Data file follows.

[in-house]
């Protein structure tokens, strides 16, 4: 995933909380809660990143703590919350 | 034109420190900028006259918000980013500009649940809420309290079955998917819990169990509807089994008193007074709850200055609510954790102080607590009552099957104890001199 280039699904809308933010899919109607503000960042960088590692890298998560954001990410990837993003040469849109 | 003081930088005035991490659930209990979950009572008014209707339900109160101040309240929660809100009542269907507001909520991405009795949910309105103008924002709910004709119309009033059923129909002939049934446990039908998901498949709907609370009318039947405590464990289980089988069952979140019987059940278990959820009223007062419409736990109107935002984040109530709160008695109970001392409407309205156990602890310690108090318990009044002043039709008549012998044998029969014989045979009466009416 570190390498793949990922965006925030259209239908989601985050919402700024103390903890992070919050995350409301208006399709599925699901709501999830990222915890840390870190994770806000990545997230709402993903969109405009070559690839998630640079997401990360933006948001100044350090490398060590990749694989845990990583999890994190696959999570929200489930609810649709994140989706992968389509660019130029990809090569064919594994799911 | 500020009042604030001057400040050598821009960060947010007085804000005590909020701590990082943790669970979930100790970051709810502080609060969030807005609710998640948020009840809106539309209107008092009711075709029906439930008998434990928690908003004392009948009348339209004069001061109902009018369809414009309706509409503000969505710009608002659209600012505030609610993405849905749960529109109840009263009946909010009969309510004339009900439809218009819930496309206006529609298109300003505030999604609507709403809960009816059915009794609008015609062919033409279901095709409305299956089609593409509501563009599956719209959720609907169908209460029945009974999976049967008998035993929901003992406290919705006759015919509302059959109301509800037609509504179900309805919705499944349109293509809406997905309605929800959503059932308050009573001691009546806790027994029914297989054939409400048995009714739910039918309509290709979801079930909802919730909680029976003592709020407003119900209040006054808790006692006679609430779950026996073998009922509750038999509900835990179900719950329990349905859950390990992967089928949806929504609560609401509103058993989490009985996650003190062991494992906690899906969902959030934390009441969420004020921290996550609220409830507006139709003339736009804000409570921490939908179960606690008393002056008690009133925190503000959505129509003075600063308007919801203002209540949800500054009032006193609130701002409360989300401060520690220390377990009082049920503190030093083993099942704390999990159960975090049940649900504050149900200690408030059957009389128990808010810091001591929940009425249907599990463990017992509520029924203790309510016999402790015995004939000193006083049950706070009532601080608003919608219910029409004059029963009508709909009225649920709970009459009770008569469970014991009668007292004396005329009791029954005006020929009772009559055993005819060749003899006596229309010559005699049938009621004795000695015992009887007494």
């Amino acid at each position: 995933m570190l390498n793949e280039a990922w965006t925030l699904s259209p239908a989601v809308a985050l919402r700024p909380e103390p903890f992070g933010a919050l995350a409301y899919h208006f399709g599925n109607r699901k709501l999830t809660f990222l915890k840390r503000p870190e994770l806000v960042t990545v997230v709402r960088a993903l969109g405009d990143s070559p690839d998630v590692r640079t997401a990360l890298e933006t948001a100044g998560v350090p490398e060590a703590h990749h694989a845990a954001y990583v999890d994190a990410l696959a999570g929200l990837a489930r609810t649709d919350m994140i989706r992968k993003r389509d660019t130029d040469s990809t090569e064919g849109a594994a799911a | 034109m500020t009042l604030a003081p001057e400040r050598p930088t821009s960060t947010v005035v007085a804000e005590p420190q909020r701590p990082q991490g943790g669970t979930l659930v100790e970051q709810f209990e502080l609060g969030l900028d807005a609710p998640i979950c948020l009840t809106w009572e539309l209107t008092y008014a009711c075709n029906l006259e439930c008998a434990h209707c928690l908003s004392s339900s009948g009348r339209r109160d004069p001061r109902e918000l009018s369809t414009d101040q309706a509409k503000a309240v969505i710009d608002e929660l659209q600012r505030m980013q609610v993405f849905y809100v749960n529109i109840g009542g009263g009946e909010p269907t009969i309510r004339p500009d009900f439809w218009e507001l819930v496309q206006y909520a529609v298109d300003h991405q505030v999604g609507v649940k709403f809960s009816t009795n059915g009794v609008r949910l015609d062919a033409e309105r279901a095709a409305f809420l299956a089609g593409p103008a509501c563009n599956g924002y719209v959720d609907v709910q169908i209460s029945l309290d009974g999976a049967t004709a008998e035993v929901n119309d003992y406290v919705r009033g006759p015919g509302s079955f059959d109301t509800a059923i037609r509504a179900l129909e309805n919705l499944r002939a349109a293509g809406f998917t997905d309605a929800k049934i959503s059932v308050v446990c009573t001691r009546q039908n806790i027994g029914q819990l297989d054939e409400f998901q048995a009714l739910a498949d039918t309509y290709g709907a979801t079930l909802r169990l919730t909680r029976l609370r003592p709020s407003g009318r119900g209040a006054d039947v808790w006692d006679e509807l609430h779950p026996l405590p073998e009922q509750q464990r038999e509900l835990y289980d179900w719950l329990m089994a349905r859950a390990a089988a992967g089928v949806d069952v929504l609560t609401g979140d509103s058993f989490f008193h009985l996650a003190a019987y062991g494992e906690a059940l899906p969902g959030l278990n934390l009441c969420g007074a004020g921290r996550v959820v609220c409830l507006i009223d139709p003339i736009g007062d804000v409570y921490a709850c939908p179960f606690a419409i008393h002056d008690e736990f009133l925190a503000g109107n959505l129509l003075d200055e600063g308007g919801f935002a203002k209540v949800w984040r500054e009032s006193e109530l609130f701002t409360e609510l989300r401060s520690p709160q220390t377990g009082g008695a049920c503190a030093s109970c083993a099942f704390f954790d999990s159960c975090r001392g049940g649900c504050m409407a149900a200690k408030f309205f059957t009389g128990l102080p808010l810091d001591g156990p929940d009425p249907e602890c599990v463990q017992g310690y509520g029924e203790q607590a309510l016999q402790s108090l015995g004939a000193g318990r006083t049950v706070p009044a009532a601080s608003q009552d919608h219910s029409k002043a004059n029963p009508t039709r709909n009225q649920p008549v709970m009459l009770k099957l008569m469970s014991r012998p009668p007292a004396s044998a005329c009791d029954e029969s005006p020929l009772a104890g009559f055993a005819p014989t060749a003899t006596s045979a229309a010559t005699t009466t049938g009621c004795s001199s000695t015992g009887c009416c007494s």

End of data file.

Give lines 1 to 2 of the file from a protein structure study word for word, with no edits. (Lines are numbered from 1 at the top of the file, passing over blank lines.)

[in-house]
């Protein structure tokens, strides 16, 4: 995933909380809660990143703590919350 | 034109420190900028006259918000980013500009649940809420309290079955998917819990169990509807089994008193007074709850200055609510954790102080607590009552099957104890001199 280039699904809308933010899919109607503000960042960088590692890298998560954001990410990837993003040469849109 | 003081930088005035991490659930209990979950009572008014209707339900109160101040309240929660809100009542269907507001909520991405009795949910309105103008924002709910004709119309009033059923129909002939049934446990039908998901498949709907609370009318039947405590464990289980089988069952979140019987059940278990959820009223007062419409736990109107935002984040109530709160008695109970001392409407309205156990602890310690108090318990009044002043039709008549012998044998029969014989045979009466009416 570190390498793949990922965006925030259209239908989601985050919402700024103390903890992070919050995350409301208006399709599925699901709501999830990222915890840390870190994770806000990545997230709402993903969109405009070559690839998630640079997401990360933006948001100044350090490398060590990749694989845990990583999890994190696959999570929200489930609810649709994140989706992968389509660019130029990809090569064919594994799911 | 500020009042604030001057400040050598821009960060947010007085804000005590909020701590990082943790669970979930100790970051709810502080609060969030807005609710998640948020009840809106539309209107008092009711075709029906439930008998434990928690908003004392009948009348339209004069001061109902009018369809414009309706509409503000969505710009608002659209600012505030609610993405849905749960529109109840009263009946909010009969309510004339009900439809218009819930496309206006529609298109300003505030999604609507709403809960009816059915009794609008015609062919033409279901095709409305299956089609593409509501563009599956719209959720609907169908209460029945009974999976049967008998035993929901003992406290919705006759015919509302059959109301509800037609509504179900309805919705499944349109293509809406997905309605929800959503059932308050009573001691009546806790027994029914297989054939409400048995009714739910039918309509290709979801079930909802919730909680029976003592709020407003119900209040006054808790006692006679609430779950026996073998009922509750038999509900835990179900719950329990349905859950390990992967089928949806929504609560609401509103058993989490009985996650003190062991494992906690899906969902959030934390009441969420004020921290996550609220409830507006139709003339736009804000409570921490939908179960606690008393002056008690009133925190503000959505129509003075600063308007919801203002209540949800500054009032006193609130701002409360989300401060520690220390377990009082049920503190030093083993099942704390999990159960975090049940649900504050149900200690408030059957009389128990808010810091001591929940009425249907599990463990017992509520029924203790309510016999402790015995004939000193006083049950706070009532601080608003919608219910029409004059029963009508709909009225649920709970009459009770008569469970014991009668007292004396005329009791029954005006020929009772009559055993005819060749003899006596229309010559005699049938009621004795000695015992009887007494």